888 Holdings' finance boss to leave amid a slowdown in online gambling
888 Holdings revenues slip in gambling slowdown as William Hill owner's finance boss reveals exit
Depature: Yariv Dafna (pictured) will leave as chief financial officer of 888 Holdings at the end of March
Gambling group 888 Holdings has revealed a slowdown in demand over the past year, as loosening Covid-19 restrictions meant many customers returned to betting shops.
Retail revenues jumped by 54 per cent to £519million last year, but this was offset by a 15 per cent decline in digital sales, resulting in total turnover falling by £57million to £1.85million.
In addition to a deterioration in trade, the William Hill owner told investors on Friday that its chief financial officer Yariv Dafna will leave at the end of March after just two-and-a-half years in the role.
Dafna is credited for overseeing a period of profound change at the Gibraltar-based business.
888's online trade has also been impacted by the decision to temporarily shut its Netherlands operations ahead of new licensing changes and new player safety measures introduced in the UK.
Since October, online gambling advertisements in Britain must not be of 'strong' appeal to under-18s, meaning they cannot contain imagery, themes and characters widely recognised by children.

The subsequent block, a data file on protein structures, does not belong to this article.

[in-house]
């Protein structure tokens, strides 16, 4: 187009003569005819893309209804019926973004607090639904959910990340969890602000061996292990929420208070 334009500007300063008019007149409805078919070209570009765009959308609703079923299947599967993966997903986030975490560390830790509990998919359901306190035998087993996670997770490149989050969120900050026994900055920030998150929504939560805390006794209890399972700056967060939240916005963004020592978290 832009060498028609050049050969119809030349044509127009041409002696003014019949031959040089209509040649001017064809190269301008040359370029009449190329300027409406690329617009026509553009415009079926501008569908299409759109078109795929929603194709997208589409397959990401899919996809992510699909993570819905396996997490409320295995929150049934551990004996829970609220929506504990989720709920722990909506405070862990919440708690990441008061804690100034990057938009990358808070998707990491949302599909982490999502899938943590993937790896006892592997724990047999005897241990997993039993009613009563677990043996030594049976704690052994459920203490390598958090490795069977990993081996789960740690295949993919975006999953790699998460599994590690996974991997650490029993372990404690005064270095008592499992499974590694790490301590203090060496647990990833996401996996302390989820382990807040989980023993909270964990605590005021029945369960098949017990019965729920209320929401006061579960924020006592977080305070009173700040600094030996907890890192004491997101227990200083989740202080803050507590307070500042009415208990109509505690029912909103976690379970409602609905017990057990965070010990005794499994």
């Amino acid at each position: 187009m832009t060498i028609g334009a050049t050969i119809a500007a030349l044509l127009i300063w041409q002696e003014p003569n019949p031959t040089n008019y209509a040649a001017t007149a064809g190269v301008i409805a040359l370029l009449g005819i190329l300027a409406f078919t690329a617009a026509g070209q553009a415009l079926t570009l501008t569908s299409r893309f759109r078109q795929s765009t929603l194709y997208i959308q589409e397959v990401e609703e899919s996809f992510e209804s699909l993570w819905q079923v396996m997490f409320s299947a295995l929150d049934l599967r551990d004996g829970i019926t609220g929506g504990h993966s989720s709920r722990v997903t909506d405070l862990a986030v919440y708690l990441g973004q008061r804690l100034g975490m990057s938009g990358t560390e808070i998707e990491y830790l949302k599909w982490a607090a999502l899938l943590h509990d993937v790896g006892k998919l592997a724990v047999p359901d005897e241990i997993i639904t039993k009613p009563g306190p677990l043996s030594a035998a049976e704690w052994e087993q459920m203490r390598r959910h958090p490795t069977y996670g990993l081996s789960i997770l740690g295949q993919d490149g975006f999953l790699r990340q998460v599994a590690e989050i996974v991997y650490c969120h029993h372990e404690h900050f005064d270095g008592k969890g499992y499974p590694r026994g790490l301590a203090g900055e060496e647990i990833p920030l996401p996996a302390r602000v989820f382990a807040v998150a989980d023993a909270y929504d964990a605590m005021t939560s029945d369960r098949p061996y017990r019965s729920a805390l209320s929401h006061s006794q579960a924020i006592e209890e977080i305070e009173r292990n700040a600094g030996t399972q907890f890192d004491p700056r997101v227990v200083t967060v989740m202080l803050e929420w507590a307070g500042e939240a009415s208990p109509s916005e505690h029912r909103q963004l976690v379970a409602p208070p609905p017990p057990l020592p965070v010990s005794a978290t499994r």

The new regulations contributed to the group's revenues sliding by 3 per cent in the final three months of 2022, despite a boost from the FIFA World Cup in Qatar.
Nonetheless, the company told investors that its annual sales and adjusted underlying earnings are set to align with guidance, with the latter coming in at £305million to £315million.
888 Holdings shares were 5.4 per cent lower at 88.45p just before midday on Friday, making it the second-biggest faller on the FTSE 350 Index.
Outgoing CFO Dafna, who replaced Aviad Kobrine after 15 years in the role, joined the firm during a pandemic-induced boom in online gambling as betting shops closed across the world.
During his tenure, 888 completed the landmark acquisition of William Hill from casino operator Caesars Entertainment, marking its first entry into the retail sports betting market.
Dafna later negotiated a successful refinancing of the company's external debt that it built up to fund the £2billion takeover, which also included buying digital gaming brands Redbet and Mr Green.
888 took further advantage of the legalisation of sports gambling across many US states to forge a partnership with Sports Illustrated owner Authentic Brands Group focused on betting and gaming products aimed at American customers.
Prior to his appointment, the Israeli had spent a long stint at the Internet of Things products business Telit, where he rose through the ranks to become its finance director.
No explanation was given by 888's board for his departure.